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Building Success

3 Workspace Optimization Strategies for Owners, Landlords, Managers, and Tenants

Posted by Kai Thompson  |  October 13, 2020

Preface

In addition to safeguarding the wellbeing of their people, organizations now find themselves striving to keep pace with the sudden acceleration in the advancement of workplace technology. To establish new business models and management practices that not only integrate the use of these technologies into their workforce but govern how people adapt to and work in partnership with the technology available to them.

Strategy without tactics is the slowest route to victory. Tactics without strategy is the noise before defeat.”

Sun Tzu

The Art of War

The idea of Building Success should be viewed as both an action and an outcome. The action(s) being innovation + continuous improvement of indoor workspaces, and the outcome(s) being improved performance + productivity of our workforce. As discussed in our earlier article, The Space Between, the Commercial Real Estate industry is experiencing a push toward Healthy Buildings as a standard. In the end, the true objective is not just to have healthy buildings, but healthy people.

We Must Begin with the End-User in Mind

When it comes to workspaces, the true End-Users are the employees that inhabit the spaces we build. How much do we know about our end-users? How much of our building design is tailored to what we know and/or understand about their needs, wants, and concerns?

As many people are gearing up to go back to work, they may have noticed a lot of new procedures in place to protect their health and safety. Some of them are easily implemented by owners, landlords, and facility managers but prove inconvenient to tenants and their employees.

1. Convenience

In the time of COVID, convenience can be a well-planned process that gets occupants through the door and to their workspace quickly and easily without compromising safety. Convenience can be easy access to actionable data to inform contract tracing, air and water quality, occupancy counts, and energy use. Convenience is scheduled and on-demand cleaning protocols that effectively demonstrate space readiness.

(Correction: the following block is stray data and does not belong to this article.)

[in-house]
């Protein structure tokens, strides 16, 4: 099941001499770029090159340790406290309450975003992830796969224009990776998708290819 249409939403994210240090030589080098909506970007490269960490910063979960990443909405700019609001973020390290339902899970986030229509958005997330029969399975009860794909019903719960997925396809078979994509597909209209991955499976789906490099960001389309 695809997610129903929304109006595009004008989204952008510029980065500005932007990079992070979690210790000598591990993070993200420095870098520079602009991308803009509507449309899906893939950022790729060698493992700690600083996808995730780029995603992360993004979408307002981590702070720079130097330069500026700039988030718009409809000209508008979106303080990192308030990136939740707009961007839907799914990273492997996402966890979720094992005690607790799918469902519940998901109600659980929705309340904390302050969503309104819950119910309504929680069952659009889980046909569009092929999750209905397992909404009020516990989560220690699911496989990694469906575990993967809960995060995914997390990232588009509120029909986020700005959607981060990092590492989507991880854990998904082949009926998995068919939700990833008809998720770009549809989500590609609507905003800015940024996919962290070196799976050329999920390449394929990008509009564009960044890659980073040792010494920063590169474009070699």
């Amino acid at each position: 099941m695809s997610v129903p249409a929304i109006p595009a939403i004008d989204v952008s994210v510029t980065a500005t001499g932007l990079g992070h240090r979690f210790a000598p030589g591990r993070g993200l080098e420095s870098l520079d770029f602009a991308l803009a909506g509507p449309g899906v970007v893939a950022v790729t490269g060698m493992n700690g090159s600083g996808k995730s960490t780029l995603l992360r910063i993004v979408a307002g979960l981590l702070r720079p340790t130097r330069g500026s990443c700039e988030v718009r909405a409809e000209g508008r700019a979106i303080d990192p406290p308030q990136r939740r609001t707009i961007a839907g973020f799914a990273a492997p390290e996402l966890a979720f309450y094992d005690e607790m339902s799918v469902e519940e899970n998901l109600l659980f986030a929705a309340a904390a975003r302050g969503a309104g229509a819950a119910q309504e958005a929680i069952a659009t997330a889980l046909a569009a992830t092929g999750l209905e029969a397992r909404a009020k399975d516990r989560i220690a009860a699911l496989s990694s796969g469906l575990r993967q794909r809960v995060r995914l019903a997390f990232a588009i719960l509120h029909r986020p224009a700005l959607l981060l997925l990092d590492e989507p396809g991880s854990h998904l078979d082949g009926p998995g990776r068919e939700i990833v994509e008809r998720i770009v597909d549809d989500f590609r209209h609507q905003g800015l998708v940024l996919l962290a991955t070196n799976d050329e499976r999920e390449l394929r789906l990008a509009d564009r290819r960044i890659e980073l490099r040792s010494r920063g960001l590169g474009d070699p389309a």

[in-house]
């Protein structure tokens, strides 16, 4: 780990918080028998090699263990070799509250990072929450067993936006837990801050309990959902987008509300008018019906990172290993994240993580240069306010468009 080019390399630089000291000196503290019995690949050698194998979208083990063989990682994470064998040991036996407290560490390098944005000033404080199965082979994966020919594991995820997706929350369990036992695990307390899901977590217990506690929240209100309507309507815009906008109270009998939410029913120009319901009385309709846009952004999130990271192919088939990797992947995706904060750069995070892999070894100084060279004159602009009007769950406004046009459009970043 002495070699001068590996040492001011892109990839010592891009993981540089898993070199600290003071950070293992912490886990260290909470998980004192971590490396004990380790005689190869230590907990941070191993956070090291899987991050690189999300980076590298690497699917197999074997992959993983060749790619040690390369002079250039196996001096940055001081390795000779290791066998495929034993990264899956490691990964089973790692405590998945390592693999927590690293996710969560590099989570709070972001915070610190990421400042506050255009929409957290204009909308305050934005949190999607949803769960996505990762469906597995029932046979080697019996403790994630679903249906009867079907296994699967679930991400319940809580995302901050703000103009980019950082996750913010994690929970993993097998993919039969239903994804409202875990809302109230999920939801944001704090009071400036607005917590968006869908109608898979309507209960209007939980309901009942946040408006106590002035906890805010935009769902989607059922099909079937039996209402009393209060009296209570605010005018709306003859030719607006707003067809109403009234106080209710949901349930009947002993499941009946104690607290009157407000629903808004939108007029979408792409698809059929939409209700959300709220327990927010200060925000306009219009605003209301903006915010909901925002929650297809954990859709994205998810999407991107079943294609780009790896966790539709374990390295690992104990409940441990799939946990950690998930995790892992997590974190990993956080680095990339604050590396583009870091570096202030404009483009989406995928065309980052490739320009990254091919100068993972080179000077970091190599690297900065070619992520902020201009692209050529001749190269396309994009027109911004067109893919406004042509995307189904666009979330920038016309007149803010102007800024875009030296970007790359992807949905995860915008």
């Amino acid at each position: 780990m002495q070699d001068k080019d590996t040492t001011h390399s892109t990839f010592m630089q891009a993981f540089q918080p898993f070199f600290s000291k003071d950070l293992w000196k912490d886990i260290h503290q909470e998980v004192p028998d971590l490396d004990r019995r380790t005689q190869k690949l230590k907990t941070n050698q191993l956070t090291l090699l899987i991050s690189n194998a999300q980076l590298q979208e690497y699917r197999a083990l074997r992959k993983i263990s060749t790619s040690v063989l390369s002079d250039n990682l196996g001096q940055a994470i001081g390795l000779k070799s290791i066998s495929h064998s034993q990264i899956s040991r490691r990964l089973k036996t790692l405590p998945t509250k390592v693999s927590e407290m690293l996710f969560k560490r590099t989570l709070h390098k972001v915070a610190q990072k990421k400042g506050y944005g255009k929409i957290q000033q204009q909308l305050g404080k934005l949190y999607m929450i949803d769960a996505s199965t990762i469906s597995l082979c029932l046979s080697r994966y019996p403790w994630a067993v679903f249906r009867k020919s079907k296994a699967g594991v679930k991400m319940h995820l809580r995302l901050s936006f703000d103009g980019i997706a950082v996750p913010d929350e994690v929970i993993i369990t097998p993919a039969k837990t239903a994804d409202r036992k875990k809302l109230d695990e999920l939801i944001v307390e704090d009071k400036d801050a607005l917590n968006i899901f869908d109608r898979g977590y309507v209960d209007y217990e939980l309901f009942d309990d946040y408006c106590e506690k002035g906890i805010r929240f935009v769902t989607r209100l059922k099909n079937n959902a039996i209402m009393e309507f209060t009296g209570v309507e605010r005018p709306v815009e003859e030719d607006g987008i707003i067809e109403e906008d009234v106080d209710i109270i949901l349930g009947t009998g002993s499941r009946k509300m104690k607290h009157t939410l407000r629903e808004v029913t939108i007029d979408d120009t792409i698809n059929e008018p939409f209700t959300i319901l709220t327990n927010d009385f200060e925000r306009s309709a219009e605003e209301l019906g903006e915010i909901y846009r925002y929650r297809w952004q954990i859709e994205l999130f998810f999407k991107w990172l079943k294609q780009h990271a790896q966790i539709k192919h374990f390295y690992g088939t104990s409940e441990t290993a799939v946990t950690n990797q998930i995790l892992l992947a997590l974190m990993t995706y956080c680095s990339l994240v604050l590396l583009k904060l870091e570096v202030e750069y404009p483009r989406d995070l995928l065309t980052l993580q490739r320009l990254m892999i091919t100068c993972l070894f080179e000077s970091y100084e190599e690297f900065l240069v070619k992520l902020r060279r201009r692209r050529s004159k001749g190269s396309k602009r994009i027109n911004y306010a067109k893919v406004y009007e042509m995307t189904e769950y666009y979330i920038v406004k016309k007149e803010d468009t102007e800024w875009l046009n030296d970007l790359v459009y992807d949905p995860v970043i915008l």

A useful strategy for building in convenience is to anticipate the variance of priorities between stakeholders, i.e. Owners, Landlords, Managers, and Tenants, and how those disparities ultimately impact employees.

For example, the use of high-level screening might be a convenient solution for a landlord but prove inconvenient for the tenants and their employees by adding 30+min to entry time, and for the facility managers responsible for staffing each entry point. A reasonable solution (or tactic) would be the use of touchless health screening kiosks that allow for quick and easy screening while minimizing virus transmission.

2. Reasonable Levels of Comfort

As people go back to work, comfort in the workspace will be realized by easy use of prescreening technology, low or no touch in person screening procedures, and social distancing signage and wayfinding. Comfort in the workspace will be maximized by space scheduling, reimagined collaborative spaces, and ample space allocated for employee wellness.

A useful strategy for maintaining reasonable levels of comfort is to anticipate multiple workflows by building in flexible options that give employees choices on how to safely interact with the space around them.

For example, traditional workflow models might maximize space utilization and minimize energy consumption, but with current social distancing needs, this approach is no longer feasible. A reasonable solution would be to double or triple your building’s turns of fresh air per hour. Such an approach wouldn’t necessarily cost much more in equipment, but it would increase your electricity bill.

3. Perception of Safety

When we begin with the end-user in mind, we should think about how they perceive their safety as they return to work. Their perception is based on how successful organizations are at communicating and enforcing their workspace safety protocols. Perception of safety is built on the clarity and transparency of the plan.

A useful strategy for increasing the perception of safety is the development of standard operating procedures that are easy to access (i.e. via website and apps), building wide communication that is clear and concise, and other messaging designed to increase employees’ confidence while in the workspace.

For example, while an alternating or staggered work force might help with social distancing it can degrade communication by compromising the consistent delivery of up to date safety information. A reasonable solution is utilizing indoor location and data platforms to not only track occupancy, proximity, and spacing, but use real time updates to communicate changes in workspace protocols. This added information helps to ensure compliance and ultimately increase the perception of safety.

By beginning with the end user, organizations can establish a foundation for building success.

Here to Help You Succeed…

Splice offers a suite of services built for the day-to-day, long-term, and anything in-between. We’d love to discuss how we can help bring your organization’s vision to life.

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